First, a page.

Postoperative Neurosurgical Infections

In spite of numerous improvements in aseptic technique and prophylaxis, post-operative infection following craniotomy continues to be a source of substantial morbidity. Post-craniotomy infection comprises a spectrum of infectious processes, including superficial wound infections, bone flap infection, bacterial meningitis, EDA, SDE and cerebral abscess. Assessment of the true incidence of post-operative infection is difficult and comparison of rates between studies is particularly problematic. Indeed, there is no consensus as to exactly what constitutes an infection. In some studies, infection is defined by a subjective impression, while in others, objective parameters such as positive bacterial cultures are required. Furthermore, notwithstanding the lack of a precise definition for infection, incidence rates are not calculated in a standard fashion. Various studies utilize different values for the denominator, including the number of procedures, incisions, discharges, admissions and patients undergoing a procedure. Similarly, the numerator differs; some studies include multiple infections in the same patient, patients with shunt infections and even patients with systemic infections.

The incidence of infection within 30 days of craniotomy ranges from 0 to 22%, with an average rate of around 5%. Lal et al. summarized post-craniotomy infection rates from a review of the neurosurgical literature reported between 1913 and 1992 [29]. If one series that did not provide data regarding total cran-iotomies and number of infections and a second series in which the results included all types of infection (urinary tract, pneumonia, etc.) are eliminated, 18 series that included 9,336 craniotomies are left. Among these patients, there were a total of 421 post-operative infections -an infection rate of 4.5%. Interestingly, the infection rates before and after 1940 are nearly indentical: 4.4% (91 infections in 2,054 procedures) and 4.5% (330 infections in 7,284 procedures), respectively.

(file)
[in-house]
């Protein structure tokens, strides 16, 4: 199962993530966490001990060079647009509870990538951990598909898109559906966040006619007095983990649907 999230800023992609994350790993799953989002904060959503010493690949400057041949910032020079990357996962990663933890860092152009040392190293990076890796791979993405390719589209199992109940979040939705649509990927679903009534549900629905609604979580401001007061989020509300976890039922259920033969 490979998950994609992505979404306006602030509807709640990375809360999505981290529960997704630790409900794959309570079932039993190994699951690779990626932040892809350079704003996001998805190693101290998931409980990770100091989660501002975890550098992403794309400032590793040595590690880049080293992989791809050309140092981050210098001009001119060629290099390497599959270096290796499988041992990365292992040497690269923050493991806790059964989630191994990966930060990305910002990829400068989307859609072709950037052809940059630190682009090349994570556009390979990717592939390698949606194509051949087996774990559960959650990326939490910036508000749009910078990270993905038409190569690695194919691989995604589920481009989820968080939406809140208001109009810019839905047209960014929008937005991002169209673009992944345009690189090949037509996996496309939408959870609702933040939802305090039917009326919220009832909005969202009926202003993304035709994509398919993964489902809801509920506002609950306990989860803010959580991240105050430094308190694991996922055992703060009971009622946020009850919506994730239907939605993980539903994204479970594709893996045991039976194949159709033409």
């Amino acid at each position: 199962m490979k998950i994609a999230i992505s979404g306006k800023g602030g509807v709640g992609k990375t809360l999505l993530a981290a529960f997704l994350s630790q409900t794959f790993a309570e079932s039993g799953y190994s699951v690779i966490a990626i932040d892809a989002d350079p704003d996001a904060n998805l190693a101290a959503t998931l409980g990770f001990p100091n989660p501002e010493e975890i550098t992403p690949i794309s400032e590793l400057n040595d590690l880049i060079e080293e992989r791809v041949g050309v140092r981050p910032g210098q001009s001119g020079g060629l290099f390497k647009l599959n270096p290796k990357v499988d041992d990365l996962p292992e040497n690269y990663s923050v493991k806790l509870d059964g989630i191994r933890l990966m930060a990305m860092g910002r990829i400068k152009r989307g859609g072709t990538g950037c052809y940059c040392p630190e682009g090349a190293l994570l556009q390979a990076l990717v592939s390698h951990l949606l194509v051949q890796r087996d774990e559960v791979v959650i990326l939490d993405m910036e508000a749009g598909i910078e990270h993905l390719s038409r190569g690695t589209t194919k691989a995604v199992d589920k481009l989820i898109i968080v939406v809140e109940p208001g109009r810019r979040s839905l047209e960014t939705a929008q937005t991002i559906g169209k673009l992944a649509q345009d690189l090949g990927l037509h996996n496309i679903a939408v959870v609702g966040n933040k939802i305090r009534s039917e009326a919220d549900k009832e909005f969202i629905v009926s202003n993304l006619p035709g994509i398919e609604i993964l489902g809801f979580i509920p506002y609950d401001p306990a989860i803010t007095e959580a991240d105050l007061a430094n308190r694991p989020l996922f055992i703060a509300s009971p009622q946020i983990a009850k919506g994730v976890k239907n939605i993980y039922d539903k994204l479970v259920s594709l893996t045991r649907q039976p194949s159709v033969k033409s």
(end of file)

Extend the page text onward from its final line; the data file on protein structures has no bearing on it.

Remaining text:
Numerous studies have attempted to identify potential risk factors that might increase the rate of infection. Factors that have been felt to play a significant role include age, the presence of a concomitant systemic infection, duration of operation, re-operation, the use of externalized drains, surgeon experience, use of perioperative steroids and the use of perioperative antibiotics. Indeed, intuitively, all of these factors could conceivably contribute to a higher incidence of post-operative infection. However, the ability to measure some of these variables has caused a number of these studies to be questioned. Korinek et al. recently performed a prospective evaluation of 2,944 adult patients who underwent craniotomy [30]. Univariate analysis identified the following as predictive risk factors: emergency surgery, contaminated or dirty wound classification, duration of procedure being more than 4 hours, neurosurgical procedure within 30 days and post-operative CSF leak. This analysis assumes that the predictors act in isolation and are not influenced by other factors. However, following multivariate analysis, only post-operative CSF leak and re-operation proved to be independent risk factors.

Cure Your Yeast Infection For Good

Cure Your Yeast Infection For Good

The term vaginitis is one that is applied to any inflammation or infection of the vagina, and there are many different conditions that are categorized together under this ‘broad’ heading, including bacterial vaginosis, trichomoniasis and non-infectious vaginitis.

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